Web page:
Jim Witte

October 25, 1934 – April 2, 2021

by Holly Redell-Witte

One week ago today, looking out of our windows to the expanse of the golf course on which we live, we saw an eagle just standing there on the grass within walking distance.  I’ve seen them in trees and flying but never standing still so nearby.  It slowly lifted and flew very close to the ground and we realized it was weighed down by a duck clutched in its talons.  We all had time to note that this was nature…this is what happens…and then the duck wriggled free and got away.  We cheered for the duck but realized it had to be injured and, really, it probably had a short life ahead.

Five days later, on Good Friday at 2 PM in the afternoon, Jim could no longer fight his injured body and left this earth with me holding his hand.  Don’t be deceived, though; although it was my privilege to take care of him until his last moment and that will stay in my heart forever, there is nothing tv or movie beautiful about death and losing a great love.

We came together out of other loves and I said to Jim the night before our wedding how amazing the human capacity is to be able to love and love again.  I repeated that to him a few days ago.  He thought it was a great line.  My witness to my thoughts; my filter for my choices….I turned to Jim because he had an innate sense about the rhythm of words and the cycle of actions.  Clearly, from the notes from many people who worked with him decades ago, whose first jobs he provided and who still think about with gratitude, who appreciated his quiet mentoring and lesson by example, I was not the only one who recognized this man’s extraordinary impact.

I’ll never get the entire chronology of Jim’s trajectory right but the heart of his stories and achievements is what really matters anyway.  From the days he worked in advertising in Chicago to quickly move to the local TV station where, one day, he was thrust into the role of directing the news with no prep…to his astonishing career and reputation as The Myth in New York running TeleTape Productions and doing the groundbreaking work to take mobile unit studios to the streets so great events like Color Me Barbra and Ray Charles in Central Park and Easter Seal Telethons could be shot live, literally bringing them to the world, Jim made it possible for people around him to shine.  His foresight and leadership created the studio where Sesame Street and Electric Company debuted and were produced for years.  His canny mind took on the powerful theatrical unions and not only won disputes but gained the respect of union leaders.

When he left that gig and went up to farm his 500 acres in Afton, NY with his late wife Marilyn, he really headed back to the world he was meant for….farming and the land.  He told me many of the stories from those years – chasing run away pigs, a brilliant dog who always knew when the cows had gotten out somewhere over a hill, how his beloved dogs and horses brought him the simple pleasure nature provides.   We had a favorite story about his neighbor Fred and used its lesson many times over our years together.  Fred was a taciturn man whose words Jim always knew to listen to when Fred began to shuffle his feet and prepare to utter a pronouncement (although he probably didn’t think of his own words as pronouncements).  Fred and Jim went to a bull auction one day to buy a Charolais to service Jim’s herd….Jim was amazed at the amounts of money being spent, out of his league.  Fred began to shuffle and finally said, “Well, Jim, there are those who farm for money and those who farm with money.”   It hit home to my depression-baby husband who watched his nickels, understood finance and how money is a commodity not a goal and we repeated it many times over the years of building the vineyard and winery.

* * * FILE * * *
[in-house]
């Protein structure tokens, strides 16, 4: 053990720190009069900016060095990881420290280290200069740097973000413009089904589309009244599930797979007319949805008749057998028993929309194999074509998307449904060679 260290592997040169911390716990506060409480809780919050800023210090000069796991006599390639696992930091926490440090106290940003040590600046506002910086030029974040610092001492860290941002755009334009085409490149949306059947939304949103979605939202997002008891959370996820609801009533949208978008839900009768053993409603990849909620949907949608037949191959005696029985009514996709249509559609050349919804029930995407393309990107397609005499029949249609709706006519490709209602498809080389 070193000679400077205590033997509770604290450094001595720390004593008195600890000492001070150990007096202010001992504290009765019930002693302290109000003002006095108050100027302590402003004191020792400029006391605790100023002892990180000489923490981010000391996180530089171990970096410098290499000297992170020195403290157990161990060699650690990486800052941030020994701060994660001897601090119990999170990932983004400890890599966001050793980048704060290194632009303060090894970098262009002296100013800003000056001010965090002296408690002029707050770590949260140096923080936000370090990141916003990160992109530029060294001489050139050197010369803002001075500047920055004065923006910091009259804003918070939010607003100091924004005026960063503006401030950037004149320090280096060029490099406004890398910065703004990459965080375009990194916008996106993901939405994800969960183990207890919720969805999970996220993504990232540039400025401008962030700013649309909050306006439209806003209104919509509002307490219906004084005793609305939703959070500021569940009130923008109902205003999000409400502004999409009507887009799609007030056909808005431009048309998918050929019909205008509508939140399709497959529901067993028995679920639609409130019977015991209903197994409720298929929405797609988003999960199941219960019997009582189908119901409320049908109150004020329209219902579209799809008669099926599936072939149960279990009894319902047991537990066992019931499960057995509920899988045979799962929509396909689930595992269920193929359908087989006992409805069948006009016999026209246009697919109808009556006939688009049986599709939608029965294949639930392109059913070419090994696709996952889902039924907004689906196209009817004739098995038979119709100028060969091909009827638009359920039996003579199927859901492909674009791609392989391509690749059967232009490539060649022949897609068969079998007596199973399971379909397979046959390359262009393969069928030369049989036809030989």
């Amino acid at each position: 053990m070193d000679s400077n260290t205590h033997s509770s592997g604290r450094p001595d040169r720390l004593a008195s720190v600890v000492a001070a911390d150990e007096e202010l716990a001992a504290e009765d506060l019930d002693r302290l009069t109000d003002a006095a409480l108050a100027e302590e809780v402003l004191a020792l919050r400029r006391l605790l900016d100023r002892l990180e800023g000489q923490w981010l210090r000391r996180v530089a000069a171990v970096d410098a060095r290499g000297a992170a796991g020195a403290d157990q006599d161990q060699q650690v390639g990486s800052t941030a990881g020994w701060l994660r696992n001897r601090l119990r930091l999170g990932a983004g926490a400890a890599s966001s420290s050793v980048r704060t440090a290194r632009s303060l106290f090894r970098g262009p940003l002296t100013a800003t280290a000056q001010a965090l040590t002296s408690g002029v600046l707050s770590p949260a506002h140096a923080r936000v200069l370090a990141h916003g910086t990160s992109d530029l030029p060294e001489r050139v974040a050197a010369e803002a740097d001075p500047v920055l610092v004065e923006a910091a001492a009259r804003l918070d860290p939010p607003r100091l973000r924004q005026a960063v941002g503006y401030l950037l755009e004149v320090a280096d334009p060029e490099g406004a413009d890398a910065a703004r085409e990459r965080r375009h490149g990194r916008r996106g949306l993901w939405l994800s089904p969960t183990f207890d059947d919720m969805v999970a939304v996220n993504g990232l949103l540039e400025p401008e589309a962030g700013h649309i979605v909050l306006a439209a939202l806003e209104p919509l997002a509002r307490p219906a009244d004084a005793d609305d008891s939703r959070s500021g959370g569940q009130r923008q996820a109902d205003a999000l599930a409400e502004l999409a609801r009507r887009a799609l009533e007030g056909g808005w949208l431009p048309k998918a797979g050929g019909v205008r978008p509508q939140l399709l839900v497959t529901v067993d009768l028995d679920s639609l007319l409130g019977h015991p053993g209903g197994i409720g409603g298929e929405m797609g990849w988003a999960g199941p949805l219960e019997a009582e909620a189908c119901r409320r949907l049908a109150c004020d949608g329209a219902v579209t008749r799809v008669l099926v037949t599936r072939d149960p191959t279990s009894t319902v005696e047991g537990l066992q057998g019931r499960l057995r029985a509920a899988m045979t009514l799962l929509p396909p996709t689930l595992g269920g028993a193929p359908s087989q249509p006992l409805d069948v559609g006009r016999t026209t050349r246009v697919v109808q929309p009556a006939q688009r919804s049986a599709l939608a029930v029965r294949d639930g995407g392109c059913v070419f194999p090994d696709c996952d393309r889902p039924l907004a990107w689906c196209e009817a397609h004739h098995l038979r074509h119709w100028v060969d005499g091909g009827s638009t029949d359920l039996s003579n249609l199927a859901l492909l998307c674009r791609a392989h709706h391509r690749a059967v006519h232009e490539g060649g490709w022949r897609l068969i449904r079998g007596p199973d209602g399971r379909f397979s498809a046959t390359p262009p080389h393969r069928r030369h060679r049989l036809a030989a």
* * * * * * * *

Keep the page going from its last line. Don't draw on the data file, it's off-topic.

After that farmhouse burned down (I know….unbelievable that he was witness to two devastating fires in his lifetime), and his late wife Marilyn had been diagnosed with MS, Jim had to give up life on the land and go back to television to provide for his family.  The balance of his career was stellar, again leading from behind.  Maybe the most unlikely of his roles was as KISS’s Business Manager.  He had no idea who they were or what their style was and landed the spot because a director who had worked for him at TeleTape had gone on to take that unknown group to the KISS phenomenon and knew Jim was right for the job.  On an early tour with them, he said “So, Gene, tell me about your music.  Is it protest music?”  “Jim,” Simmons said….”it’s about sex….”.

Then he landed with Woody Fraser, a man he’d met back in the very early days in Chicago.  Woody is his own force of nature having created a great deal of what television still looks like today – America Live, The Mike Douglas Show, The Richard Simmons Show, Home…and Jim became the steady hand that translated Woody’s crazy genius into actual reality as Executive in Charge of Production.  Years they spent together on the set and, until Jim’s last moment, as deep and personal friends through many of the life cycle events.